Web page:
4. The Tribunal by the impugned judgment held that the notice was invalid, against which view of the Tribunal, the Revenue has preferred this appeal.

5. Mrs.Bhatt for the department vehemently contended that Assessing Officer had sufficient material to enable him to form a belief that income chargeable to tax has escaped assessment. After verifying the information emerging from the record he was prima facie of the opinion that the assessee had shown purchases from Hawala dealers. In other words, the purchases were bogus. Original assessment was made under section 143(1) of the Income Tax Act, 1961 (‘the Act’ for short). The Tribunal committed an error in invalidating the reassessment proceedings.

6. By now it is well settled that even in case where the original assessment is made without scrutiny, the requirement of the Assessing Officer forming the belief that income chargeable to tax has escaped assessment, would apply. Reference in this respect can be made of the judgment in case of Inductotherm (India) P. Ltd. v. M. Gopalan, Deputy Commissioner of IncomeTax reported in [2013] 356 ITR 481 (Guj).

7. It is equally well settled that the notice of reopening can be supported on the basis of reasons recorded by the Assessing Officer. He cannot supplement such reasons. The third principle of law which is equally well settled and which would apply in the present case is that reopening of the assessment would not be permitted for a fishing or a roving inquiry. This can as well be seen as part of the first requirement of the Assessing Officer having reason to believe that income chargeable to tax has escaped assessment. In other words, notice of reopening which is issued barely for making fishing inquiry, would not satisfy this requirement.

8. With this background, we may revert to the reasons recorded by the Assessing Officer. Information from the Value Added Tax Department of Mumbai was placed for his consideration. This information contained list of allegedly bogus purchases made by various beneficiaries from Hawala dealers. Assessee was one of them. As per this information, he had made purchases worth Rs.3.21 crores (rounded off) from such Hawala dealers during the financial year 201011.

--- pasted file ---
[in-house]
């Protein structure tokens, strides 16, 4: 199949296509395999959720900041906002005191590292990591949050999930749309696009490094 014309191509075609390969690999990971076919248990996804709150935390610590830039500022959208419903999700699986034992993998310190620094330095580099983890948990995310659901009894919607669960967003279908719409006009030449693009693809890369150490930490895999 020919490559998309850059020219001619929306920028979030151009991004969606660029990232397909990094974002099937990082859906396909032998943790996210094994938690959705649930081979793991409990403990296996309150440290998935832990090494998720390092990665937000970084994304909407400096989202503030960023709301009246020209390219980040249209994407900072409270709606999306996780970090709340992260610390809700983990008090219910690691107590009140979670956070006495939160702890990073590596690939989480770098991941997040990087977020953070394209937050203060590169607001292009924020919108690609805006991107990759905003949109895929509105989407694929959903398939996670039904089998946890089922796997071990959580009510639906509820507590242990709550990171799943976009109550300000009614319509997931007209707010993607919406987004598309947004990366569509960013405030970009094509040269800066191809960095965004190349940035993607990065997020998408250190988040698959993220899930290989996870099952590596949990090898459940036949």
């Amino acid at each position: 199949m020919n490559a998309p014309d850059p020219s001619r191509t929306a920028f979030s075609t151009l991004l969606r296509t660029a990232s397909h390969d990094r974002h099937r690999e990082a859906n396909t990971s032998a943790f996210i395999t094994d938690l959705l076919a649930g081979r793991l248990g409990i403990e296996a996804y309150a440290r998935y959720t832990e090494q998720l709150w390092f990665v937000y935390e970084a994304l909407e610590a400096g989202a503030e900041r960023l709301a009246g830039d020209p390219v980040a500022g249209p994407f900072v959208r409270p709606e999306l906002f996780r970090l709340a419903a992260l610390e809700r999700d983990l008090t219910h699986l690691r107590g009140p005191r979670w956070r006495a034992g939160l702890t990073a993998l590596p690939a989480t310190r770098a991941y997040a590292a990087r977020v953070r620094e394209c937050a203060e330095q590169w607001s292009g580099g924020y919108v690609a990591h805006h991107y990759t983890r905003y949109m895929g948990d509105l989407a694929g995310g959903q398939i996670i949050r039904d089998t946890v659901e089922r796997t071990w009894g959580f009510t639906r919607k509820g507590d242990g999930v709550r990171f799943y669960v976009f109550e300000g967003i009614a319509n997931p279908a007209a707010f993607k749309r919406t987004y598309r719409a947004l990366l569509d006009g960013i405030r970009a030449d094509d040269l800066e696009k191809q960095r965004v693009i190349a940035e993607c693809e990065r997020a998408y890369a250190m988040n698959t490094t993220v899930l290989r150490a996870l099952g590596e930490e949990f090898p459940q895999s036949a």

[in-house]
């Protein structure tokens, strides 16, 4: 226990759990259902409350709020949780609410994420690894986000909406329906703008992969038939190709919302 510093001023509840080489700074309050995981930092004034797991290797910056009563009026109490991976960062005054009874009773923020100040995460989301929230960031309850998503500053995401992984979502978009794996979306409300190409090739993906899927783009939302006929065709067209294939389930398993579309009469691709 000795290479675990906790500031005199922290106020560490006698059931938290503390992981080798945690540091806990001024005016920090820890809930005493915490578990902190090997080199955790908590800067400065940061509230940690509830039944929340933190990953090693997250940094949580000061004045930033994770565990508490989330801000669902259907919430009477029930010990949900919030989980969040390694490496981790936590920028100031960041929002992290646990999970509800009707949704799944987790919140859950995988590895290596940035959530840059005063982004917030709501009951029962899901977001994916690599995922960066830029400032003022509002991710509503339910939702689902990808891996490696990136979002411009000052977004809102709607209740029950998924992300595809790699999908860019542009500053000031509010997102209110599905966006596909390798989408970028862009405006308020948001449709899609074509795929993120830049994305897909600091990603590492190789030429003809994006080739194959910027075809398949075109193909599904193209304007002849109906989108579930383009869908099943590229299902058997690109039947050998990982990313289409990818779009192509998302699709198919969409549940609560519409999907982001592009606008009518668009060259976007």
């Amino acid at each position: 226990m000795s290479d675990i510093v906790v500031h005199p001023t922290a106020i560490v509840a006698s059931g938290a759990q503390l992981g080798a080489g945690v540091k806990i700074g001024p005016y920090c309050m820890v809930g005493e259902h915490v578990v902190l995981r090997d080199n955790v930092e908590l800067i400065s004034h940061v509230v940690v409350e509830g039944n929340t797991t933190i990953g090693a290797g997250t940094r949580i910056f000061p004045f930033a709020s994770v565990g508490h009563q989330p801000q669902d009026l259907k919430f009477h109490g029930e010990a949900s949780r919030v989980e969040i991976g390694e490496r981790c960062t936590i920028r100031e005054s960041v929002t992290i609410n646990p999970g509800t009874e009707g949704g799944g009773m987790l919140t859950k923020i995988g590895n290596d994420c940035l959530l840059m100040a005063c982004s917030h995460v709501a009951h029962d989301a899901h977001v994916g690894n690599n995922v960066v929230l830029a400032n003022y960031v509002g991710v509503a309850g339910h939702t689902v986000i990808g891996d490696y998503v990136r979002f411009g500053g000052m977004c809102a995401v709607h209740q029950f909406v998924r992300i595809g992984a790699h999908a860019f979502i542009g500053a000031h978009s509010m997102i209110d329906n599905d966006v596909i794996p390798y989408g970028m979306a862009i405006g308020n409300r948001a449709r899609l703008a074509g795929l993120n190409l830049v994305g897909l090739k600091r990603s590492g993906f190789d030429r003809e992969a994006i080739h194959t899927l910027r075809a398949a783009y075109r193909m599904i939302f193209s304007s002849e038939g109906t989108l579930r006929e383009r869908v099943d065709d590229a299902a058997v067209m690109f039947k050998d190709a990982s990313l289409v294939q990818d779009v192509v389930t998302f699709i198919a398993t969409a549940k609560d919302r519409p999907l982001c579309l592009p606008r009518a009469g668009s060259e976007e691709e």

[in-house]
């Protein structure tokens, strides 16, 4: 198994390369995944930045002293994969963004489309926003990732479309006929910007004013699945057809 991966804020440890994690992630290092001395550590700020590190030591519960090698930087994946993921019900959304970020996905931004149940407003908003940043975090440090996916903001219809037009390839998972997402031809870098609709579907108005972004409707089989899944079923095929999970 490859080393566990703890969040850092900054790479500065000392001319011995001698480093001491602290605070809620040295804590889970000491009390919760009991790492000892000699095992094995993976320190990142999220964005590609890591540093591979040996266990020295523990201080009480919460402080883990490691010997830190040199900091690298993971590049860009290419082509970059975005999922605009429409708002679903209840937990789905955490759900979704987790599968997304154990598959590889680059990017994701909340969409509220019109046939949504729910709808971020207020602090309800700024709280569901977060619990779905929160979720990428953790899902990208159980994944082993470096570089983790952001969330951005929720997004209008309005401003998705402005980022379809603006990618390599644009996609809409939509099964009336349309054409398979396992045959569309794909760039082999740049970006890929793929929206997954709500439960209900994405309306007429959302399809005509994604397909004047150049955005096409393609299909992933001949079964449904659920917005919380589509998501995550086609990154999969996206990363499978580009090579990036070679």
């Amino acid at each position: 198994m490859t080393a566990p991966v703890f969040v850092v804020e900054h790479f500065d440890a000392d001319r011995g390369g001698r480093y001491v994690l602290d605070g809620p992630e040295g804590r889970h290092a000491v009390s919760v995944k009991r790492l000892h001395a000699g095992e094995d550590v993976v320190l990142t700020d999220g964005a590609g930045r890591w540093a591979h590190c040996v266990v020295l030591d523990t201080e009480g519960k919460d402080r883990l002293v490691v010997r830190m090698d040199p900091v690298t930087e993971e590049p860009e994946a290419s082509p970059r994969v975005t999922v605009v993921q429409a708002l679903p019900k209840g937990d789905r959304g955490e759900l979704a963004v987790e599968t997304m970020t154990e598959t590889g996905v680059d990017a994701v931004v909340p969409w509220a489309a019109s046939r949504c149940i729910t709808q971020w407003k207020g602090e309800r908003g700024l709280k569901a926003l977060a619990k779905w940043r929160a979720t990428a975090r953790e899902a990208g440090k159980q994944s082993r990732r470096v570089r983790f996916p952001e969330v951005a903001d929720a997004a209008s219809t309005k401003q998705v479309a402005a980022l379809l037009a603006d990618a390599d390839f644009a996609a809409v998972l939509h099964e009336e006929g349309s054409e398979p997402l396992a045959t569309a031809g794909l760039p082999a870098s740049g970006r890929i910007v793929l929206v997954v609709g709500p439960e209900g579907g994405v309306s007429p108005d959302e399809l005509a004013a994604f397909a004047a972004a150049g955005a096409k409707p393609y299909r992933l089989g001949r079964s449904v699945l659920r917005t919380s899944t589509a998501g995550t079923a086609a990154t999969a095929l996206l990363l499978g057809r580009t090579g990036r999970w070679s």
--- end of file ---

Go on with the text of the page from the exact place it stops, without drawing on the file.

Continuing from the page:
According to the Assessing Officer, this information ‘needed deep verification’.

9. If on the basis of information made available to him and upon applying his mind to such information, the Assessing Officer had formed a belief that income chargeable to tax has escaped assessment, the Court would have readily allow him to reassess the income.

In the present case however, he recorded that the information required deep verification. In plain terms therefore, the notice was being issued for such verification. His later recitation of the mandatory words that he believed that income chargeable to tax has escaped assessment, would not cure this fundamental defect.

10. Learned counsel for the Revenue however urged us to read the reasons as a whole and come to the conclusion that the Assessing Officer had independently formed a belief on the basis of information available on record that income in case of the assessee had escaped assessment. Accepting such a request would in plain terms require us to ignore an important sentence from the reasons recorded viz. ‘it needs deep verification’.

11. Before closing, we can only lament at the possible revenue loss. The law and the principles noted above are far too well settled to have escaped the notice of the Assessing Officer despite which if the reasons recorded fail the test of validity on account of a sentence contained, it would be for the Revenue to examine reasons behind it.